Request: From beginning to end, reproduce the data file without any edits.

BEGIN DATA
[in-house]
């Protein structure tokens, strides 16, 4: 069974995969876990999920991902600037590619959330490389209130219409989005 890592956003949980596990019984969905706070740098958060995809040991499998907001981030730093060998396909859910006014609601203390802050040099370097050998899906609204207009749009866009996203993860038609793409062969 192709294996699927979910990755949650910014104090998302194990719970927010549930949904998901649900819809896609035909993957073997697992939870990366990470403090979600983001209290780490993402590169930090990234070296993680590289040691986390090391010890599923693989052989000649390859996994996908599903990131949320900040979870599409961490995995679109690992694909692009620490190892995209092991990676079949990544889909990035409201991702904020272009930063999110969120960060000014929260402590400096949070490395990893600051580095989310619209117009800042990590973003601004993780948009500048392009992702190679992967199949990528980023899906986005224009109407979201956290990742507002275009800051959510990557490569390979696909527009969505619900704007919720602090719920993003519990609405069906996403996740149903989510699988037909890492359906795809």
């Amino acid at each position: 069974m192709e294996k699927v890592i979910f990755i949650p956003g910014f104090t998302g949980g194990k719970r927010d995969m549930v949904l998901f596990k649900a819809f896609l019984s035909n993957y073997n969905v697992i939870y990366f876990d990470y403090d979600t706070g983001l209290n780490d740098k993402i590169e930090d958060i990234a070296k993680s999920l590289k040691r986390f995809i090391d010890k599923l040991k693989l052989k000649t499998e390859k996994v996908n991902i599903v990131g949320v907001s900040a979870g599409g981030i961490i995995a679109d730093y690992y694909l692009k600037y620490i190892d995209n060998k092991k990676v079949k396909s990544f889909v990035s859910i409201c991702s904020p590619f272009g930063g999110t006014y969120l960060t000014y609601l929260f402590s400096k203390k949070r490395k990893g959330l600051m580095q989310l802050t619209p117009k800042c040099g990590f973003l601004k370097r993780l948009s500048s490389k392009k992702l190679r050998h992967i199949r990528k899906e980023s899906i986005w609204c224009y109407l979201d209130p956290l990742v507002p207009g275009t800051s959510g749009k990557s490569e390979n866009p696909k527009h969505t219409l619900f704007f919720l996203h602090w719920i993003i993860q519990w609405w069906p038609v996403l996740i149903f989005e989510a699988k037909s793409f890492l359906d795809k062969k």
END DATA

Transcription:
[in-house]
């Protein structure tokens, strides 16, 4: 069974995969876990999920991902600037590619959330490389209130219409989005 890592956003949980596990019984969905706070740098958060995809040991499998907001981030730093060998396909859910006014609601203390802050040099370097050998899906609204207009749009866009996203993860038609793409062969 192709294996699927979910990755949650910014104090998302194990719970927010549930949904998901649900819809896609035909993957073997697992939870990366990470403090979600983001209290780490993402590169930090990234070296993680590289040691986390090391010890599923693989052989000649390859996994996908599903990131949320900040979870599409961490995995679109690992694909692009620490190892995209092991990676079949990544889909990035409201991702904020272009930063999110969120960060000014929260402590400096949070490395990893600051580095989310619209117009800042990590973003601004993780948009500048392009992702190679992967199949990528980023899906986005224009109407979201956290990742507002275009800051959510990557490569390979696909527009969505619900704007919720602090719920993003519990609405069906996403996740149903989510699988037909890492359906795809």
């Amino acid at each position: 069974m192709e294996k699927v890592i979910f990755i949650p956003g910014f104090t998302g949980g194990k719970r927010d995969m549930v949904l998901f596990k649900a819809f896609l019984s035909n993957y073997n969905v697992i939870y990366f876990d990470y403090d979600t706070g983001l209290n780490d740098k993402i590169e930090d958060i990234a070296k993680s999920l590289k040691r986390f995809i090391d010890k599923l040991k693989l052989k000649t499998e390859k996994v996908n991902i599903v990131g949320v907001s900040a979870g599409g981030i961490i995995a679109d730093y690992y694909l692009k600037y620490i190892d995209n060998k092991k990676v079949k396909s990544f889909v990035s859910i409201c991702s904020p590619f272009g930063g999110t006014y969120l960060t000014y609601l929260f402590s400096k203390k949070r490395k990893g959330l600051m580095q989310l802050t619209p117009k800042c040099g990590f973003l601004k370097r993780l948009s500048s490389k392009k992702l190679r050998h992967i199949r990528k899906e980023s899906i986005w609204c224009y109407l979201d209130p956290l990742v507002p207009g275009t800051s959510g749009k990557s490569e390979n866009p696909k527009h969505t219409l619900f704007f919720l996203h602090w719920i993003i993860q519990w609405w069906p038609v996403l996740i149903f989005e989510a699988k037909s793409f890492l359906d795809k062969k």